On April 26, the disputed national assembly elected in 2020 (hereinafter AN), after a process that violated the legal deadlines, appointed the “new” magistrates of the Supreme Court of Justice (TSJ), their alternates, to the Inspector of Courts and to the Director of the National School of the Judiciary. The TSJ has nothing new: of the 20 magistrates in total that make up the TSJ, 12 repeats from the previous period (60%).
Most repeaters are found in the Constitutional, Criminal, Political-Administrative and Electoral chambers. Of those 12 repeating magistrates, who infringe the limit of a 12-year period according to article 264 of the Constitution, five were part of those express appointments of 2015, denounced as violating the law, because they prevented that procedure from being executed by the opposition AN that has served since 2016. Moreover, the AN’s decision will allow at least one magistrate (Malaquías Gil) to spend 24 years on the TSJ, while one magistrate (Gladys Gutiérrez) will spend more than 20.
The NGO Acceso a la Justicia declared that “the “new” TSJ, like its predecessor, is clearly identified with the government of Nicolás Maduro.” As said organization states, there are only 2 magistrates who have not held positions in the current or previous administration of Hugo Chávez nor have they been active in the United Socialist Party of Venezuela (PSUV), although one of them maintains a close relationship with the government.
The preservation of this old power structure in the TSJ means prolonging the lack of justice and the suffering of human rights victims throughout the country at the cost of the impunity of the perpetrators and the reproduction of the crisis. One cannot speak of re-democratization and “improvements” in the human rights situation in the country without an autonomous, impartial, and effective Judiciary, which has been consistently denounced by all international human rights mechanisms, such as the Inter-American Commission on Human Rights, the United Nations Special Procedures and Treaty Bodies, and the International Independent Fact-Finding Mission on Venezuela.
AlertaVenezuela insists that the vaunted narrative of “cooperation” with the Office of the High Commissioner for Human Rights and recently with the Office of the International Criminal Court have not led to changes in the Venezuelan crisis. On the contrary, it has been in the context of these international mechanisms on site that the State has advanced in securing political power. Not only does the “new” TSJ demonstrates this, but also the constant closure of the civic space that keeps defenders like Javier Tarazona in prison and that is now dusting off an international cooperation bill that wants to cut the head of civil society organizations and with them, of all the victims of the complex humanitarian emergency.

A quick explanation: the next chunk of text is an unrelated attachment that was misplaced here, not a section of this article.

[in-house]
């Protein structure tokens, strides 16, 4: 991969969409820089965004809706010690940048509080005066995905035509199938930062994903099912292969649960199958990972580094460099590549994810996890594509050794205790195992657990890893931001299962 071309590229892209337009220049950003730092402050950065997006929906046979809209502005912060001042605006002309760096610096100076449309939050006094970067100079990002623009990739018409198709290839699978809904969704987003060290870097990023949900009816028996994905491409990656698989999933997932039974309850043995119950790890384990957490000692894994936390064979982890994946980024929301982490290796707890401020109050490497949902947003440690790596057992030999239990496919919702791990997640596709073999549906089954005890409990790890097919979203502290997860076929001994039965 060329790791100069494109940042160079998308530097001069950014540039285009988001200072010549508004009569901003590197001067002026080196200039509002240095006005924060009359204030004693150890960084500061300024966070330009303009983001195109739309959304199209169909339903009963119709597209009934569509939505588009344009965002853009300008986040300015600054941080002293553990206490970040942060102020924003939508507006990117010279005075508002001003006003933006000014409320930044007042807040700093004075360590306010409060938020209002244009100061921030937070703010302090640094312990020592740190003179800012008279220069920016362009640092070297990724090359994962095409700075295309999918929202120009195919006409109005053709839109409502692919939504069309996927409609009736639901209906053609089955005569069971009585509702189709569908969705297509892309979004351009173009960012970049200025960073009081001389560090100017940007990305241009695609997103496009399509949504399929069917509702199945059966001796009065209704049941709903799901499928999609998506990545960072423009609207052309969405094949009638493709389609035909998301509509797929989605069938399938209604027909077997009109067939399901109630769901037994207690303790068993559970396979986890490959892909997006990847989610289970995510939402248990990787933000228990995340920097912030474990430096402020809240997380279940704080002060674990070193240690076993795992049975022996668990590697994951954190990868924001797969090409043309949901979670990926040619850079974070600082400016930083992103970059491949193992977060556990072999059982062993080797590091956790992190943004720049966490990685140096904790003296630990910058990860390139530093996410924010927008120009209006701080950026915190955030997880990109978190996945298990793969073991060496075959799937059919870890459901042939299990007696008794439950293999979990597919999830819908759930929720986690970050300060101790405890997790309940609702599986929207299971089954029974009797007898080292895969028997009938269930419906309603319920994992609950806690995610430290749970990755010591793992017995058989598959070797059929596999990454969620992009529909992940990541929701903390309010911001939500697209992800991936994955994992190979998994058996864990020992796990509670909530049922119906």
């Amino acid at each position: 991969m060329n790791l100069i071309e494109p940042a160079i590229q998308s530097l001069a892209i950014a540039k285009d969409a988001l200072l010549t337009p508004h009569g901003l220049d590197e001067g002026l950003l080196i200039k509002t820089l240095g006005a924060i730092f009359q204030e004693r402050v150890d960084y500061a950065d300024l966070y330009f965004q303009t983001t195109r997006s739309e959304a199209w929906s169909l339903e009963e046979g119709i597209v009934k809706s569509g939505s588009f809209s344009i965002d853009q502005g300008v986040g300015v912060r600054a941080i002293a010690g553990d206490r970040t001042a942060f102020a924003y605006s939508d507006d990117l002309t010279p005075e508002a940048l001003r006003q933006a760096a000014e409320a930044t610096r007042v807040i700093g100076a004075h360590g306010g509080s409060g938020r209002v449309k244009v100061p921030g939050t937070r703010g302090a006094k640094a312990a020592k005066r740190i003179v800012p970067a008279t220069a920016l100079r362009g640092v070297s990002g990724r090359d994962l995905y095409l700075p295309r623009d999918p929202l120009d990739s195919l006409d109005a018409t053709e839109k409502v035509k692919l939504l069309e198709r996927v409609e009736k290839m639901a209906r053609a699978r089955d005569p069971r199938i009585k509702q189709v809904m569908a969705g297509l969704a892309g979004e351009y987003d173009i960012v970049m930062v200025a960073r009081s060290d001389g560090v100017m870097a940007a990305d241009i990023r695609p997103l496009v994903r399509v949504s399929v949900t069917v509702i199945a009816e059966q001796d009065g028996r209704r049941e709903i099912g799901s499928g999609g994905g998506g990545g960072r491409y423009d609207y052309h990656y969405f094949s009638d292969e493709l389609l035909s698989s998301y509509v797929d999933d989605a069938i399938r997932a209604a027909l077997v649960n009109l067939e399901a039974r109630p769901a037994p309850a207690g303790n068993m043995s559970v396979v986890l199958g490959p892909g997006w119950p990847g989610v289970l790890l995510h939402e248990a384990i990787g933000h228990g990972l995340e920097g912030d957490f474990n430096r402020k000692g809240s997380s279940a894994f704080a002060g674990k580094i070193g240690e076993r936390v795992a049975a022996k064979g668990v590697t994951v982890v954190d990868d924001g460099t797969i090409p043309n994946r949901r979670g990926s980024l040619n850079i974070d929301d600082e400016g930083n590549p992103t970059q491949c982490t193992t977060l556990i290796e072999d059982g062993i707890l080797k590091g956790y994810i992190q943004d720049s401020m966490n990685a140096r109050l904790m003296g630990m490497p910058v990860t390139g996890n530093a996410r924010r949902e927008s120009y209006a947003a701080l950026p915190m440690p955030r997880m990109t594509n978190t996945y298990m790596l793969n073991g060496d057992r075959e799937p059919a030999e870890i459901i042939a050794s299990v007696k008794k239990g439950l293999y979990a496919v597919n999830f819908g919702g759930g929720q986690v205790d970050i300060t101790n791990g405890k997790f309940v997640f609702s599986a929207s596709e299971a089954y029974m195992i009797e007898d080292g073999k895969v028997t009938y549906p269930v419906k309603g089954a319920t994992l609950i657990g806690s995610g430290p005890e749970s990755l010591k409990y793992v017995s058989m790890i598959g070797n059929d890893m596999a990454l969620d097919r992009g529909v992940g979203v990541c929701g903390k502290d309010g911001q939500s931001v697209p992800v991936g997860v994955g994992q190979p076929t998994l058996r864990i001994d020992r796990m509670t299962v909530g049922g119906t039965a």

The extension of the political and economic power of the government, alongside the progressive closure of civic space and the spread of the humanitarian crisis in the most neglected regions and populations, is occurring within the framework of “cooperation” with international human rights organizations. Although tinged with apparent complexity, the answer is simple. In fact, there is no cooperation, but rather an attempt by the State to use these international mechanisms as an institutional facade for a supposed normalization of the human rights situation to reduce international pressure. It is in this political-communicational narrative that tries to promote the “glass half full” perspective where it is most necessary to deepen the denunciation and proactive monitoring over the national crisis.
The structural problems of the country cannot continue to be made invisible with fanciful stories that benefit a few. Venezuela is getting worse by leaps and bounds as the National Executive continues to break the few existing resistances to democracy and human rights. Not surprisingly, a formal investigation by the International Criminal Court is underway.